[Disclaimer: some of this post was written while under the fog of Percoset prescribed to me due to a massive kidney stone shortly before publishing. However, I made a commitment to have this thing up and ready, so here it is. It isn't anywhere near perfect or what I was hoping for, and I'm sure you'll be able to tell where/when the pain and drugs--and a little procrastination--got to be too much. Either way, I hope you take a little enjoyment from this. --Peter]
Getting into classic movies when you haven't really watched them before doesn't have to be a difficult prospect. You already know your own taste, so you can take it from there to decide where you want to start. But if you're looking for my advice...The Americanization of Emily (1964) is a good gateway to old movies (although I wouldn't call this movie old, per se).
It has humor; love and sex (well, 1964 sex); it has drama in the form of anti-war sentiment; an absolutely incredible cast--James Garner, Julie Andrews, Melvyn Douglas, and James Coburn; and Mary Poppins herself gets called a bitch! Are you intrigued yet? Read on.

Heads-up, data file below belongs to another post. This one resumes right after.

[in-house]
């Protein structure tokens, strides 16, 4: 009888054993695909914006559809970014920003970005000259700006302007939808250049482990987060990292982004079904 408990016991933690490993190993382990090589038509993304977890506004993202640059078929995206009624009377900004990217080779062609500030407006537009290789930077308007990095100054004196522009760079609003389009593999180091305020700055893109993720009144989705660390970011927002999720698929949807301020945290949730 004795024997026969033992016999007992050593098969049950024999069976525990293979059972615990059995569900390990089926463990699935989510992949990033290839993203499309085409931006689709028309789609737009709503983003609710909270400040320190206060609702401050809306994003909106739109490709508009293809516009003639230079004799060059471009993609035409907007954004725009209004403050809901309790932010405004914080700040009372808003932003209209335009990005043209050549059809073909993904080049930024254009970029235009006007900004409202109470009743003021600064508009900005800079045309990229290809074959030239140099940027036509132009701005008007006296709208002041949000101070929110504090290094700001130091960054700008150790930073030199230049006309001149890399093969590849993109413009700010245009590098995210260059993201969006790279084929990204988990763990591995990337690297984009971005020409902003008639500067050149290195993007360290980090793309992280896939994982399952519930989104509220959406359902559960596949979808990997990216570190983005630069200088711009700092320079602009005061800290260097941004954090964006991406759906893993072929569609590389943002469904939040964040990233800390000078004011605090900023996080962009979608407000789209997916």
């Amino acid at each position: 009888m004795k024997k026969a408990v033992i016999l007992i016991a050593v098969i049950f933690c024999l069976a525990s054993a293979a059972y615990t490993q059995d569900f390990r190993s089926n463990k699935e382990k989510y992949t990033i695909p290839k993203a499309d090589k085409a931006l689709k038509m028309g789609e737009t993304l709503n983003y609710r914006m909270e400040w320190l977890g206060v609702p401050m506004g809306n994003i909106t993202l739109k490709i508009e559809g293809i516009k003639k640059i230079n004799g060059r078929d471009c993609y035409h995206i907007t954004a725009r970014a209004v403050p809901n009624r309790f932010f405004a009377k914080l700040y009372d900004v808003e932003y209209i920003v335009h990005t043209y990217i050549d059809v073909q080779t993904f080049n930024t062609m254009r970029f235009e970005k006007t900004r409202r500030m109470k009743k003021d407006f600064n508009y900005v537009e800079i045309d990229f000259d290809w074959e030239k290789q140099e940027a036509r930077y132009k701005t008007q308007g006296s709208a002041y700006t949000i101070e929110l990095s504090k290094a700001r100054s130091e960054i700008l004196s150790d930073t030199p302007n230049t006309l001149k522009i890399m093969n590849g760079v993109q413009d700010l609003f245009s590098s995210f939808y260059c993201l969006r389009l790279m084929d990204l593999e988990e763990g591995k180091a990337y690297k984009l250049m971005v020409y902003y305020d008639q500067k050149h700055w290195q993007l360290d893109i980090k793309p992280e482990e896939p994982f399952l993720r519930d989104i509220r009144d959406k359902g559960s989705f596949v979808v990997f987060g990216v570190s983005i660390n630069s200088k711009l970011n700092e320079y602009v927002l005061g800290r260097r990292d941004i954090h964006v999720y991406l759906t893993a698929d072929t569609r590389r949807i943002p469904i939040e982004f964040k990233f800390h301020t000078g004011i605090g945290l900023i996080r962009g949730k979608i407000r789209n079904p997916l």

Opening with a very martial score by Johnny Mandel (he and Mike Altman also wrote the theme to MASH), the first minute of The Americanization of Emily is all military courtesy and order...until Charlie Madison (James Garner) slaps a female motor pool driver on the butt as he passes her. The woman's response? "Hiya, Charlie." A few more butts are slapped before Charlie goes "a butt to far" when he hits Emily Barham (Julie Andrews). She turns and slaps him in the face, and the tone of the film is set; it will be impossible to turn it off now.
Set shortly before the allied invasion of Normandy, Garner's Charlie Madison is the aide (or dog-robber, as called in the film) to Admiral William Jessup (Melvyn Douglas), who just happens to be losing his mind since losing his wife. Charlie's duties are to see to anything and everything the admiral needs. He has access to all of the finest everything that the United States can provide, and they do provide it...mostly to the women in the motor pool who are also there to "entertain" the dignitaries.
Intrigued by her earlier slap, Charlie invites Emily to a party being held by Admiral Jessup. She is taken to the swanky hotel room where she will find exotic perfumes, beautiful clothes, and chocolate bars (which make other appearances throughout) in order to choose her outfit for the evening.